creating spaces for the youthful & anxious

A Memorandum
by Tavis Gray


This essay originally ran in the Should I Laugh Or Cry newsletter.

I had the same yellow-trimmed, melamine-topped writing desk in an online shopping cart for two weeks. I wasn't waiting for a price reduction. I wasn't waiting for a paycheck. I wasn't even torn. I knew this was the desk I wanted.

I had resisted creating a workspace for myself for over a year. I thought I didn’t need it, that I preferred the transient existence of a laptop tote slung over a weak shoulder; that I relished a toss in the free-to-write-where-I-wish hay.

I fancied myself a bird in flight. A migrating creature capable of great things no matter the setting. Sure, I could churn out scripts and novels and stories from whatever alleyway in which I ended up. It could be city-dank, it could be Copenhagen-pristine, the only important thing in my creativity equation wasn’t space, it was me - it was my mind. The body is but a vessel, the mind is the wind. Now blow upon my canvas, muse! Sail!

But I was wrong. 

I can’t say this spaceless logic was without reason. I’ve owned a desk before. It quickly became a shelf, and then more obviously: a closet. When I moved to LA, I was determined to live without. 

“I’ll write from my bed! Like a patient!”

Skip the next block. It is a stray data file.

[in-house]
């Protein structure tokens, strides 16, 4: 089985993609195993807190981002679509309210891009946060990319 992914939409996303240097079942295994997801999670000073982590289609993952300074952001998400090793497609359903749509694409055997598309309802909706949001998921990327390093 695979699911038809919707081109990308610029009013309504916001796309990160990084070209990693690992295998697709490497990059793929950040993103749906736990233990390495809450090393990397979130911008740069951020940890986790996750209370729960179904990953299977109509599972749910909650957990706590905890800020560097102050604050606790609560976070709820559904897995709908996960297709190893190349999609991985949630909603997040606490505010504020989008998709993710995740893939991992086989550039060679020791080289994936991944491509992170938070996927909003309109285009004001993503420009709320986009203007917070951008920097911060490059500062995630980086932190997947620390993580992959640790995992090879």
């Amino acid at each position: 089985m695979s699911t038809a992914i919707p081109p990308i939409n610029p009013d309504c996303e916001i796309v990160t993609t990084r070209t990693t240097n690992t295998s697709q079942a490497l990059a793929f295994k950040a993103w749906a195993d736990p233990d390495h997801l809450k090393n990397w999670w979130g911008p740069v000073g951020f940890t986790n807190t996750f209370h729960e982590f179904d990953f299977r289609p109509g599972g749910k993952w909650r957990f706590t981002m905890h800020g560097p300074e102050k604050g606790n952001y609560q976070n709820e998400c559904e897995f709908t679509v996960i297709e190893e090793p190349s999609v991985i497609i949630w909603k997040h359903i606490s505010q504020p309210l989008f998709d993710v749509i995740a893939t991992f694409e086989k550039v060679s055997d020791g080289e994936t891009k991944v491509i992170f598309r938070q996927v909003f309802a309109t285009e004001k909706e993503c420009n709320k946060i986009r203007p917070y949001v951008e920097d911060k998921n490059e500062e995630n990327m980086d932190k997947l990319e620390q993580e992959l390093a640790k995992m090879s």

“Or at a coffee shop! The center of productivity!”

“The ground! I’ll create the next great American tale while lying face down on a dirty sidewalk!”

You get it. 

But by evidence of this post, you may determine that I have not created the next great American tale while lying face-down on a dirty sidewalk. But what I have learned is this: I need a space. I require something dedicated. Not as a switch or lever, but as a roof and a door. What I’ve learned is that I’ve been flying without an assigned seat. It works, but standing in the aisle on an eight-hour flight is looked down upon and people will yell. It is tiring. It is unnecessary. 

I like organization. I enjoy list-making. I am a post-it note lobbyist, as you know. But I’ve actively ignored that part of myself when it comes to the most important part of myself. The idea that I could freewheel my creativity via a bohemian open-relationship with where I create was somewhat naive, I admit.

Dedication is a virtue, and a dedicated space begets that virtue, I think. I no longer want the distraction of looking for a place to set down my things and begin to work. I don’t need to sift through a crowd of latte-drinkers just so I can gather myself on the page. I want a place that waits for me. One that I don’t have to create anew every time I feel inspired. My inspiration should flow into more important tasks, direct. Like this poem I’m working on about litigious snails. Or an ode to pizza. My inspiration should be put directly towards pizza.

So I bought the desk.

Reader, buy the damn desk.

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